It isn't raining right now so this isn't super relevant, but who cares, because this is my new favorite word.
I've stolen, uh...reappropriated the definition and idea from lovely Shannon's amazing blog.
is the scent of rain on dry earth (according to Wikipedia). It comes from the Greek word petros which means “stone” + ichor, or the blood that flows through the veins of the gods in Greek mythology.
I am so happy there is a name for this smell. And in less than week I’ll be in the Kenyan highlands, inhaling as much of it as I can! I like to think of rain flowing through God’s veins and out to us, especially in a place like Kenya where rain is so essential; it’s like thunderstorms are roaring reminders of his original life-giving act, when his veins really did empty themselves for my sake."
Shannon spent most of her life in Africa and although I spent much less time there, and in Nigeria rather than Kenya/Tanzania, the word is still nostalgically African for me. I associate the smell most with the transition between the dry and rainy season in Ogbomosho. The harmatan had at that point past--that time of the year when dust blew in from the Sahara and fogged the sky--softly and instantly covered every pledge-wiped surface--was smelled, breathed, ground between the teeth and tasted.
With these dust clouds blown away there were weeks of brilliantly clear sky and brilliantly hot sun. My siblings and I wound down, just a little, during this time each year. We paused in front of fans when we passed them in the house (if NEPA, electricity was on) and stuck to mango tree shade, sorting bottle caps in the dirt or eating shishkabobs in the tree house. We planned, schemed, waited. We dug out our "swimming pool" (a few cubic feet) with blood, sweat and tears in the early mornings and anticipated the monsoon rains that would fill it.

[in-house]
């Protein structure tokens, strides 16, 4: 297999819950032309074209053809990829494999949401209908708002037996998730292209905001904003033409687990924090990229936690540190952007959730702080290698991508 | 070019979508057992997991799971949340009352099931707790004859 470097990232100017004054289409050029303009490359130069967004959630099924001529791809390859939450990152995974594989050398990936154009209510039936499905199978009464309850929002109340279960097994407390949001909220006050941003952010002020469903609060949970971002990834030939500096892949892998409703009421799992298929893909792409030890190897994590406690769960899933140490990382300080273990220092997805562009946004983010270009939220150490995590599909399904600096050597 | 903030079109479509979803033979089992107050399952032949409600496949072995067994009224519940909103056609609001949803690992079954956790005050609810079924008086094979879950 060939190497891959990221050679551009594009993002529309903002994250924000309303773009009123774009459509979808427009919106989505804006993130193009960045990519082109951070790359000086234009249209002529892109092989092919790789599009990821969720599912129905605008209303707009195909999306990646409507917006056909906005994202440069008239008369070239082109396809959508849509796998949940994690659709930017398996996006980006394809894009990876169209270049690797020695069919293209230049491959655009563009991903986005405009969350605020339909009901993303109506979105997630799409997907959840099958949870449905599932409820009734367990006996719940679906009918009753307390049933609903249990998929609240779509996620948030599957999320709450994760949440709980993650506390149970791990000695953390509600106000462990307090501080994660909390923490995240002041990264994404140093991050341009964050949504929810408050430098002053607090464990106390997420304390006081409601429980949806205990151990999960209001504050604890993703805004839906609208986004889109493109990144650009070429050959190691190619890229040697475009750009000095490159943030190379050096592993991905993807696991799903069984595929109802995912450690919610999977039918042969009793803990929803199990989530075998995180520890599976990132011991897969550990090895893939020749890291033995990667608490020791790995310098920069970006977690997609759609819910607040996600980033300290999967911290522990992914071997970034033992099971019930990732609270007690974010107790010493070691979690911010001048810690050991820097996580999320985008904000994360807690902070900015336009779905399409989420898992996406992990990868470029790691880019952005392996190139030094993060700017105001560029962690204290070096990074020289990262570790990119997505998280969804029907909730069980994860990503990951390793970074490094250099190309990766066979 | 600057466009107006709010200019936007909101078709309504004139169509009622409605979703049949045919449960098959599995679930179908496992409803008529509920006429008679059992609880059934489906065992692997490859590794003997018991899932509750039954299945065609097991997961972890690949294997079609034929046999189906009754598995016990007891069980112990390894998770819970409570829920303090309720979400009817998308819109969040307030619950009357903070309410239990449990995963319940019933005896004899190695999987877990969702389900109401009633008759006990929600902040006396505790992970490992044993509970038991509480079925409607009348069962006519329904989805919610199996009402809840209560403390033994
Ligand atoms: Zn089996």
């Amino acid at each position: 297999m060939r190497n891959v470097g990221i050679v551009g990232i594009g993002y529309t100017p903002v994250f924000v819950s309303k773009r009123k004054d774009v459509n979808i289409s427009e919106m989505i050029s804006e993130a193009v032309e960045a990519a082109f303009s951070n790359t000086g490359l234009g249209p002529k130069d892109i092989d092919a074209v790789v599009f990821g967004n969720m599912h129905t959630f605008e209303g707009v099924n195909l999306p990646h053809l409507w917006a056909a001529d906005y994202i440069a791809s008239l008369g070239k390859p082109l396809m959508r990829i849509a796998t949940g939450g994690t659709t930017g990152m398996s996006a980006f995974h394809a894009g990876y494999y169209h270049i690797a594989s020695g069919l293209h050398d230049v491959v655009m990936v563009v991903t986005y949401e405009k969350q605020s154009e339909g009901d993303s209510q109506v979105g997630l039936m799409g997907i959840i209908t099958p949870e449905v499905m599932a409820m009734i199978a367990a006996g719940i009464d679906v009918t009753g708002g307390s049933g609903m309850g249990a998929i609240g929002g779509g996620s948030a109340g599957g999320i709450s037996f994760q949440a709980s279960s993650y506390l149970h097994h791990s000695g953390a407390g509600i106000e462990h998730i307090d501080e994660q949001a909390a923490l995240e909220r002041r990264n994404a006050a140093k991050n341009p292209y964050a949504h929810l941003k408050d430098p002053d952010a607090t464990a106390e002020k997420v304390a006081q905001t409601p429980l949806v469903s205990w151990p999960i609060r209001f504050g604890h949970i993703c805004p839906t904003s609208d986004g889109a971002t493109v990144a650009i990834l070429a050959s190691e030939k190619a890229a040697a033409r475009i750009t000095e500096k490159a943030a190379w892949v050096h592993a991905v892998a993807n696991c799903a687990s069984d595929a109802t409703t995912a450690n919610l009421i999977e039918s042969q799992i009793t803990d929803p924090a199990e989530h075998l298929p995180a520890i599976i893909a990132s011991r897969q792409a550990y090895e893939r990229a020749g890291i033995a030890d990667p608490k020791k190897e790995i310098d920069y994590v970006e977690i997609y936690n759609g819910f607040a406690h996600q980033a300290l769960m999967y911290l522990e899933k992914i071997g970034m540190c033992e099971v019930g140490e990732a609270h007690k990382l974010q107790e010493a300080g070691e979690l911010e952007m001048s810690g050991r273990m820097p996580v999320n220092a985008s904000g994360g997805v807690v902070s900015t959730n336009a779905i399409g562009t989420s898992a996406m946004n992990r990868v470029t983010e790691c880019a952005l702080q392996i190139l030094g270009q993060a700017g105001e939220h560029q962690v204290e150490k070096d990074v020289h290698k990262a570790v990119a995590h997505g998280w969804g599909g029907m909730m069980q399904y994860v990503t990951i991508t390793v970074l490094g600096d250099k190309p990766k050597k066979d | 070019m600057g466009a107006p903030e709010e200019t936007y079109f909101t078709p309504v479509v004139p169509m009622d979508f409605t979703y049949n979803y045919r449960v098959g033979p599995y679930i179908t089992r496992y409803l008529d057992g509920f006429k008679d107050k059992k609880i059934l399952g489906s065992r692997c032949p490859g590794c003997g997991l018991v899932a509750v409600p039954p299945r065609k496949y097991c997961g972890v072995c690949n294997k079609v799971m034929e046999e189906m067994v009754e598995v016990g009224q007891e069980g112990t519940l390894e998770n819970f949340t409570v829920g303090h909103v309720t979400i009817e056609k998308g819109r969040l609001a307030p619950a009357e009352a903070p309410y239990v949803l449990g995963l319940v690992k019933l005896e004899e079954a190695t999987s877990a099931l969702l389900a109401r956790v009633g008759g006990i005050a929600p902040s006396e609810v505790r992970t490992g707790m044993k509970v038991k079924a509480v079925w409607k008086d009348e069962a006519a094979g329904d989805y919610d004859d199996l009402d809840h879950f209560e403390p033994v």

Finally one morning would arrive, thicker and heavier than the rest, with a palpable kind of air. We stripped down to bathing suits, walked up and down, up and down the dirt compacted driveway, swung restlessly on the squeaky porch swing. Gradually the sky would darken. The palm trees would shiver, begin to sway. All our senses seemed to sharpen and we sat or sprinted from spot to spot in nail biting edge. Then the sky would really blacken. The mango trees swayed and rocked, deeply, angrily. We would hear the rain before we felt it, a rushing white-noise masked by the wind. A few heavy drops would strike the dry, hard dirt at our feet.
The storm though, the whole rushing front would sweep down our driveway towards us, we could see it coming, the dense silver streaks. Our parents stood together, protected, smiling, on the covered porch while the four of us raced toward the rain with flailing arms and drowned out happy screams like madmen. The sheets of rain struck our faces, our outstretched hands, instantly drenched us, ran the dust off our bodies in rivulets. We stretched back and caught water in our mouths. Then--back to the house as quickly as possible, to mom and dad, to the waterfall gutters and the thunder of drops on the tin roof.
We yelled because it was so much fun to yell, not because anything could be heard or understood. Water swelled the ditches, filled our "swimming pool" to the brink with opaquely red-brown water. It flowed in muddy rivers down the driveway, catching and sweeping down leaves, twigs, and other makeshift "boats" for races. We raced the "boats", raced each other, lay belly down in the streams and the mud and pretended to swim.
As quickly as the storm had swept in though, it began to pull away. The raindrops slowed. Trees swayed, but more gently. A lighter sky reflected and sparkled in the puddles and streams. We retreated then, with hair plastered to our heads and faces, to parents and towels on the porch.
The next day the sun would rise to bake the thirsty, soaking ground. The rich, heavy, rusty-clean smell of the earth and vegetation would rise with it, move through the open windows of our house and be inhaled deeply, this smell now known to me as PETRICHOR.